Hours ahead of what looked set to be the most politicised Academy Awards for years, London Mayor Sadiq Khan made clear his political motivation in hosting the British premiere of the "The Salesman", whose Iranian director is boycotting the Hollywood ceremony.

"President Trump cannot silence me," Khan said to cheers from the crowd gathered in Trafalgar Square. "We stand in solidarity with Asghar Farhadi, one of the world’s greatest directors."

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Nowruz Greetings

Nowruz Greetings

On behalf of everyone here at the American Iranian Council, we wish you a warm Nowruz greetings!  Nowruz is the first day of spring and also the first day of the new Iranian calendar year, which will be 1396 on March 21 (2017).  Nowruz has been celebrated for over 3000 years, and Iranians of all religious and ethnic orientations share in the joys and prosperity it promises.  We sincerely hope that this Nowruz will usher in better US-Iran relations.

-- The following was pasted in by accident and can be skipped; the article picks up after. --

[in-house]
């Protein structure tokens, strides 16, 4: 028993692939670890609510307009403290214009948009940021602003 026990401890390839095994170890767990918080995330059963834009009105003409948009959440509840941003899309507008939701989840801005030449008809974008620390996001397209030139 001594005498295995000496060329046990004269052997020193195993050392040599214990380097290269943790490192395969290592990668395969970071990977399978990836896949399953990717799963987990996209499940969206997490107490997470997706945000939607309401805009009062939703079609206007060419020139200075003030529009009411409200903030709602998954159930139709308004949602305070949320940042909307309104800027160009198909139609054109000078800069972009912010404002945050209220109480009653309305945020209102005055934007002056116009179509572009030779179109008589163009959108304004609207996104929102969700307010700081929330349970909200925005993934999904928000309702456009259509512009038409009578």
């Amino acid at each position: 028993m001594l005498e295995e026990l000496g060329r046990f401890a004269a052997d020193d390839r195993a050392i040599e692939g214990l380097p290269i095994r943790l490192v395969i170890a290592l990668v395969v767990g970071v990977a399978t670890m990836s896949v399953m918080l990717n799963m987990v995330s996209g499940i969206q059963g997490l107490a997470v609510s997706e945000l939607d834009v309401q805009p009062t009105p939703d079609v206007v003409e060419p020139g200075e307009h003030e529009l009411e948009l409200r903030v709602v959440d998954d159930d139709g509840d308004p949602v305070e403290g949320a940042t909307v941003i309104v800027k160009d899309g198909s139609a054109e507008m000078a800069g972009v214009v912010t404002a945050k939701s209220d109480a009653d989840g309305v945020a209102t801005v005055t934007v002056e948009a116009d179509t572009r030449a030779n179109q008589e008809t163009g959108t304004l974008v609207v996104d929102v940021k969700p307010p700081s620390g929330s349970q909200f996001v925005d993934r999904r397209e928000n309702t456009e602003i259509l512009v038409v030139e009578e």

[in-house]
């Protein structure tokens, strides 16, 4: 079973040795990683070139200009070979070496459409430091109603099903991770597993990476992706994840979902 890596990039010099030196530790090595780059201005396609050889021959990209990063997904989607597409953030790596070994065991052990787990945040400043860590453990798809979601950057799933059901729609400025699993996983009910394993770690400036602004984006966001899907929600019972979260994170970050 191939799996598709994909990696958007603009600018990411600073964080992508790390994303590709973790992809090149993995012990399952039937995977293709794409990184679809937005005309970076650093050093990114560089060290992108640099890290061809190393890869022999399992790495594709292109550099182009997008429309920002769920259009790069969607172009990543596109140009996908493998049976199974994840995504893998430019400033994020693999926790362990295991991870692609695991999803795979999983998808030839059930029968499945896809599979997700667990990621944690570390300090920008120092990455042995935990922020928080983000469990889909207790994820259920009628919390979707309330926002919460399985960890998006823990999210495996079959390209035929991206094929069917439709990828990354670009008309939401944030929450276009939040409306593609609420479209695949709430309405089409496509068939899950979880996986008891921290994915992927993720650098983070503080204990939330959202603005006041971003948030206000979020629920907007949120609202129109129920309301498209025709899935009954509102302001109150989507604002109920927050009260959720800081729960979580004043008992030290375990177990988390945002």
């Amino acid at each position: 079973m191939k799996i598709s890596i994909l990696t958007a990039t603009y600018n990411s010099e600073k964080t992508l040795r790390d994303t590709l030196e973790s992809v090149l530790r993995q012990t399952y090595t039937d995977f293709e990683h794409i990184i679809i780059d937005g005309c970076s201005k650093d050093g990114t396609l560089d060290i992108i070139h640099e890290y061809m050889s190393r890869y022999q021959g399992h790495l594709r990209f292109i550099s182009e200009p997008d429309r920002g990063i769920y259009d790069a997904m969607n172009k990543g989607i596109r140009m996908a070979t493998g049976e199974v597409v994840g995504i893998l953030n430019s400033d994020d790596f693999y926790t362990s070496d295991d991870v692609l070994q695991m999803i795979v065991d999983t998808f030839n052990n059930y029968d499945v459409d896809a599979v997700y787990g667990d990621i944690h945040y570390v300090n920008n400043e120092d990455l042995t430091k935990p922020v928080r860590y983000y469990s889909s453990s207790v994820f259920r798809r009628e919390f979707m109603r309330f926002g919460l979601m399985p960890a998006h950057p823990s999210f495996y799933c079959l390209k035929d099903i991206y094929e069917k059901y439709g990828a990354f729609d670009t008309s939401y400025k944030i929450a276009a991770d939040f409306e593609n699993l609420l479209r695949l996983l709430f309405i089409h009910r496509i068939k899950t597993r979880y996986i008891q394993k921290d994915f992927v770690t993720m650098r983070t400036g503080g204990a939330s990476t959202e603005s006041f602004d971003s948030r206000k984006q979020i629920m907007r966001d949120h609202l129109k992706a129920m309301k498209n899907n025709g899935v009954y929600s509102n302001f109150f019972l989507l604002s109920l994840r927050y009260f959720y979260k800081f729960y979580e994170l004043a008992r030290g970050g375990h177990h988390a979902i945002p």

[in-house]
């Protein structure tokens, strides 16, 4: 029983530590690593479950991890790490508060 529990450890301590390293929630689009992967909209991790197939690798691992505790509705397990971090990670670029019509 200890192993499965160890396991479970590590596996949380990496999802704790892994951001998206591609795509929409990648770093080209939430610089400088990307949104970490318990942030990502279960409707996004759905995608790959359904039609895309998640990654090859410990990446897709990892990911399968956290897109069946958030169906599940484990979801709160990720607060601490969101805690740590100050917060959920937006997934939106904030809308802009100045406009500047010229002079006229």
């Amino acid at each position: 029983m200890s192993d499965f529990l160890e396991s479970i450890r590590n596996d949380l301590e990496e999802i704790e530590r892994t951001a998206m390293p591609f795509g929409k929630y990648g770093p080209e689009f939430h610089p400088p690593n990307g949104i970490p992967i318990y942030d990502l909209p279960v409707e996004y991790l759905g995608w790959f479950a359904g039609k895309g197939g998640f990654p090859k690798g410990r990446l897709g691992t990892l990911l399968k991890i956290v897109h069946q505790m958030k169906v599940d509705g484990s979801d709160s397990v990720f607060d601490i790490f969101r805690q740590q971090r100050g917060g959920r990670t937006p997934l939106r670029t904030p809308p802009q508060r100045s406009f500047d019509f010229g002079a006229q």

The closure of 1395 was admittedly a rocky period in US-Iran relations, with increased rhetoric on both sides, the imposition of a blanket travel ban on Iranians, ballistic missile testing by the Iranian government, and the new Trump administration putting Iran “on notice.”  Of course, rocky times are not new.  As a long-standing organization with nearly three decades of experience in this field, we recognize that US-Iran relations have always been challenging. And yet, with time and effort, real progress has been made in the past and can be made moving forward.